Modern businesses rely on a comprehensive IT environment to procure services and solutions. The larger the system, the bigger the attack surface it will present to malicious actors to try and penetrate company defenses. As company networks interact with people and countless endpoints, vulnerabilities may arise in different network areas and compromise your business processes and critical data.
System vulnerabilities aren't a problem on their own. However, these flaws can quickly become a full-blown data breach if cybercriminals exploit them. This is why identifying vulnerabilities and fixing them is necessary to detect weaknesses in your defenses, minimize risk exposure, and secure critical systems.
Below, we will explore vulnerability remediation, how it works, and how to implement it in your vulnerability management process.
What is Vulnerability Remediation?
Vulnerability remediation identifies, addresses, and neutralizes security vulnerabilities within a company's IT environment. This environment can include devices (computers, laptops, mobile devices), digital assets, web applications, networks, and systems.
Remediation is a critical step in your vulnerability management program. Its primary focus is to secure networks, prevent data loss, and ensure business continuity.
Modern businesses rely on increasing data volumes to procure their services, with digital risk management affecting how many organizations approach the vulnerability management process. Many companies face remediation challenges because they're not employing the most adequate policies, measures, and strategies to conduct optimal vulnerability remediation. Some businesses decide to all-in their resources on the wrong remediation efforts - this slows down their systems, hinders business processes, and negatively impacts revenue.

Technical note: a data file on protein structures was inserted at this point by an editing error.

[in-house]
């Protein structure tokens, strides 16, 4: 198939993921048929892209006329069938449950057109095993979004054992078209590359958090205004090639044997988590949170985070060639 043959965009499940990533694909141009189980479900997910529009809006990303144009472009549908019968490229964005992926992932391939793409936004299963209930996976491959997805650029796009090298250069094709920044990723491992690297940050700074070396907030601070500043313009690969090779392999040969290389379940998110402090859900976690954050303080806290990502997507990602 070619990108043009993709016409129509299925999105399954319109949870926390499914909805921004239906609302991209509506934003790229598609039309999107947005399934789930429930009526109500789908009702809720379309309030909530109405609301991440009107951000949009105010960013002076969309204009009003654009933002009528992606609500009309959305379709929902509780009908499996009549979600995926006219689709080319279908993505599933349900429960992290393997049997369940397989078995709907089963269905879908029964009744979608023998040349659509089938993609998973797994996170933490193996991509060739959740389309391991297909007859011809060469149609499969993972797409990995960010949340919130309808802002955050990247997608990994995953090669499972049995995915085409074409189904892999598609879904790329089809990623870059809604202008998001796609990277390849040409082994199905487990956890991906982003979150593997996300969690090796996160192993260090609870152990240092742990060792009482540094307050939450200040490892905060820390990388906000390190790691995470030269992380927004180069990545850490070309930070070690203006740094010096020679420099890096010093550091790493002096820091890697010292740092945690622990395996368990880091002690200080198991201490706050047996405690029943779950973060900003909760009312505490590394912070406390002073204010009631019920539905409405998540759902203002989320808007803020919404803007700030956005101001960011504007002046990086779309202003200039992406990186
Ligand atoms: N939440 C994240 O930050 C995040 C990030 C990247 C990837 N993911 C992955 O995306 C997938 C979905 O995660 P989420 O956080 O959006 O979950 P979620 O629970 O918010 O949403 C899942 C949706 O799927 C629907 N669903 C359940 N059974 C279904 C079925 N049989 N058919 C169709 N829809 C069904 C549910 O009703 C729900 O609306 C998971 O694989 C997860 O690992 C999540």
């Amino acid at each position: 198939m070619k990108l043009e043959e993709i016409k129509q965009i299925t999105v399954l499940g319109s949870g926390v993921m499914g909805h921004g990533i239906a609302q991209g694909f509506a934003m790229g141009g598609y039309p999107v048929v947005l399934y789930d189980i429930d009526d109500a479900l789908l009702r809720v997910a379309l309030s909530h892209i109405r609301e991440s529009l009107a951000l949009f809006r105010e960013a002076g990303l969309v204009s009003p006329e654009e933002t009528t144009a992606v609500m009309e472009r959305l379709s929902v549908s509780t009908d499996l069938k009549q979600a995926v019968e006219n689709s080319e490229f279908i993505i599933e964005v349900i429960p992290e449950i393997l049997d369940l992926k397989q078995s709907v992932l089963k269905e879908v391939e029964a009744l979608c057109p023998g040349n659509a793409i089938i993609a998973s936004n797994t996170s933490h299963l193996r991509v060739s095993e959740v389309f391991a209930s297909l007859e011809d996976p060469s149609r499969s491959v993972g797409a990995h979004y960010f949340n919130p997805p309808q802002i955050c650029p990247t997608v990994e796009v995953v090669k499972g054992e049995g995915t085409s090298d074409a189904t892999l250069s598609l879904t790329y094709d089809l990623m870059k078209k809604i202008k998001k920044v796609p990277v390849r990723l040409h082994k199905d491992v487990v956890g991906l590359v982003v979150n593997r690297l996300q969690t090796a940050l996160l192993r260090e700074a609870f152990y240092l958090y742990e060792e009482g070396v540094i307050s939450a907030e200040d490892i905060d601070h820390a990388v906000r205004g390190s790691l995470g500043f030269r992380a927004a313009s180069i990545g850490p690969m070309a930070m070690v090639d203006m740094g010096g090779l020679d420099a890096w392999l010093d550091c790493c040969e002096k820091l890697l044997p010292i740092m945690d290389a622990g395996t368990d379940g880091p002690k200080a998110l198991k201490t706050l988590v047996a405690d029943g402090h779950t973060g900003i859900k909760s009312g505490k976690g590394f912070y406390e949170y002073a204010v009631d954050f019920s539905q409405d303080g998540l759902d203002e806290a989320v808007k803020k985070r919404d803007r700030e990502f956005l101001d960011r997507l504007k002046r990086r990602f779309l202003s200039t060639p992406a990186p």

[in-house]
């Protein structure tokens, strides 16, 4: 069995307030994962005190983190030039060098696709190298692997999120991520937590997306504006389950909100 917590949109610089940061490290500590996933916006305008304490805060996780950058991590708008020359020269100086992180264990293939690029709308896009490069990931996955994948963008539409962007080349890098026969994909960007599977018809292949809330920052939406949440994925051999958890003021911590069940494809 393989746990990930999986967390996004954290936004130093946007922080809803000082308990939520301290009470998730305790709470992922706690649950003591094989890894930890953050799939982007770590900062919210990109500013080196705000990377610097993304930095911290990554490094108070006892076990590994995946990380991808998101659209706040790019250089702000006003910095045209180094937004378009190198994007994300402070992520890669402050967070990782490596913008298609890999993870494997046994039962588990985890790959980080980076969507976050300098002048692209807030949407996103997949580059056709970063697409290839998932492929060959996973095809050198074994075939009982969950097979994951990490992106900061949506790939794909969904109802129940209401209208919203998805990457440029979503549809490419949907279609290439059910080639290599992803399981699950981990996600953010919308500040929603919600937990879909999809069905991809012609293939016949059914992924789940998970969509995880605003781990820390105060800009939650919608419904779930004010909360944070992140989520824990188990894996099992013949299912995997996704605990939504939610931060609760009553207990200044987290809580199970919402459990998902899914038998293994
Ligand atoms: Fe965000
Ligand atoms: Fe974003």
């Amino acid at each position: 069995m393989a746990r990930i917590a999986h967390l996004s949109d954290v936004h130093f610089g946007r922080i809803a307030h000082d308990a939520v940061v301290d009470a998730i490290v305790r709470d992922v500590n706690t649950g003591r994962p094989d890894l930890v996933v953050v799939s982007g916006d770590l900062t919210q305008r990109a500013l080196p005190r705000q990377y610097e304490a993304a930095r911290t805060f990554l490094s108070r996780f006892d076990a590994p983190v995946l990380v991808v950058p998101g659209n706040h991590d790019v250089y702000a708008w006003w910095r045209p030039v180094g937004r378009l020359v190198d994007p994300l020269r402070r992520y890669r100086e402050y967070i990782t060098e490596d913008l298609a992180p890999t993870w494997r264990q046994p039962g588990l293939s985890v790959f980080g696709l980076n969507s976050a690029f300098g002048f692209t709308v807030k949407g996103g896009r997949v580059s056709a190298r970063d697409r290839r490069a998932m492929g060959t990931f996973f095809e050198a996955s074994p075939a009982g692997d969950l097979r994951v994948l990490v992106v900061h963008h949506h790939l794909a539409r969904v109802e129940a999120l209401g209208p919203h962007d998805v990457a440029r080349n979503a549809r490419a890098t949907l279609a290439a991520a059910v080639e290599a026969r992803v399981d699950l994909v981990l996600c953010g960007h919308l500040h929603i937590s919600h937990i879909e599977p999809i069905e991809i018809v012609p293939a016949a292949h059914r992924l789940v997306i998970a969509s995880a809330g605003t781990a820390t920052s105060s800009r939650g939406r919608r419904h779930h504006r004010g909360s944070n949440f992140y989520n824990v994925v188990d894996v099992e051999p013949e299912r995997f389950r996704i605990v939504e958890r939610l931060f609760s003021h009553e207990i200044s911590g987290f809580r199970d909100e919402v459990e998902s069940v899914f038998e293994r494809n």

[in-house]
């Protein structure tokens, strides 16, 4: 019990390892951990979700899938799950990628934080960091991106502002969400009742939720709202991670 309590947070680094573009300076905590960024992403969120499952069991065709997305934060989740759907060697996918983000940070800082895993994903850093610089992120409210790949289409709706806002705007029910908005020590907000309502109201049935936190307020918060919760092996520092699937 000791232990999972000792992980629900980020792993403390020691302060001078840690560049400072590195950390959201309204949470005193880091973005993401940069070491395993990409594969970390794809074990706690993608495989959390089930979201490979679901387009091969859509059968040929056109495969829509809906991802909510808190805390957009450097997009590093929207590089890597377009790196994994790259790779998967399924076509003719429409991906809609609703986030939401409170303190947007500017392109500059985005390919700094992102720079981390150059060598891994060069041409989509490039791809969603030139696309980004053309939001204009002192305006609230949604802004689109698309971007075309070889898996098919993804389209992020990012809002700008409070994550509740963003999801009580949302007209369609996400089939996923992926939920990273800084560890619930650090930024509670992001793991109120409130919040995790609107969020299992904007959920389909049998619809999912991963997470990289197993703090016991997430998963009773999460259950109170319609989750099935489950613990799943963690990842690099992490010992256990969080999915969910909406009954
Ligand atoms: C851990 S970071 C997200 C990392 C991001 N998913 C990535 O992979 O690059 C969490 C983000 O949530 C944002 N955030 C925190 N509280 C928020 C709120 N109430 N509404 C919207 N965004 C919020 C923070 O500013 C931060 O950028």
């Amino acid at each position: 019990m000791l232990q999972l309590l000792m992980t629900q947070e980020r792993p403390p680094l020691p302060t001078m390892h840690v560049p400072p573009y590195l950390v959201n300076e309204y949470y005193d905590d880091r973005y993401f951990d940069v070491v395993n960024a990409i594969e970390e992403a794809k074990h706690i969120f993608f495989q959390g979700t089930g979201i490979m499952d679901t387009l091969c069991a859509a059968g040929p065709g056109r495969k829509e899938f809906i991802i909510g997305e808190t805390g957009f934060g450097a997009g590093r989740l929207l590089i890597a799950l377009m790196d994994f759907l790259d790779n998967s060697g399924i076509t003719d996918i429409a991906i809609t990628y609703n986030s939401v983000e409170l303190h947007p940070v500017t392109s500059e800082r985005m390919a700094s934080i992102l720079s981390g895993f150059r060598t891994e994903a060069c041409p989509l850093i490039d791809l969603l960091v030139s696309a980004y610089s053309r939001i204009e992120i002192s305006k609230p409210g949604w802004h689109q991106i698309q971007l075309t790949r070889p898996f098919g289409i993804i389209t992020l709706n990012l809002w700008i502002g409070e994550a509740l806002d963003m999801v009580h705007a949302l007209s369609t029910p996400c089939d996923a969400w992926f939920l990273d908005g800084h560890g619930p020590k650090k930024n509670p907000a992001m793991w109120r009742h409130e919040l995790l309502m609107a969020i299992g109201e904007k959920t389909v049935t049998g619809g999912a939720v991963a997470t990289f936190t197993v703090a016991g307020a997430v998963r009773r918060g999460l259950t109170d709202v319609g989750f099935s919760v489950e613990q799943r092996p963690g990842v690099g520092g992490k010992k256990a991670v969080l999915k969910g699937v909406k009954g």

Dedicated vulnerability management programs can help companies negate cyber threats to a point where a security gap is either fixed, invisible to attackers, or is too insignificant to invoke an exploit.
Now, let's dive into the specifics of a robust vulnerability remediation process.
How does Vulnerability Remediation work?
The vulnerability remediation process focuses on identifying and continuously neutralizing potential security risks. Your remediation team can procure comprehensive vulnerability assessments to include in a structured remediation approach and minimize the chance for data breaches, data loss, malware, phishing, DDoS attacks, and more.
A sensible vulnerability management program requires dedicated collaboration between multiple teams within the company. Operations, compliance, security, risk management, and the organization's development teams should all be on the same page regarding a cost-effective and reliable strategy to fix critical vulnerabilities via the right tools.
Vulnerability management solutions can aid your teams in incorporating top-tier threat intelligence, data science tactics, and automated predictive algorithms to detect, prioritize, and remediate identified vulnerabilities.
Typically, your vulnerability remediation team would cover four primary steps to enable an effective remediation process:
- Initiating a regular vulnerability scan to find known and new vulnerabilities.
- Designing a prioritize-based approach to assign risk scores and rank vulnerabilities based on their severity
- Eradicating weak points until they pose little to no risk to company systems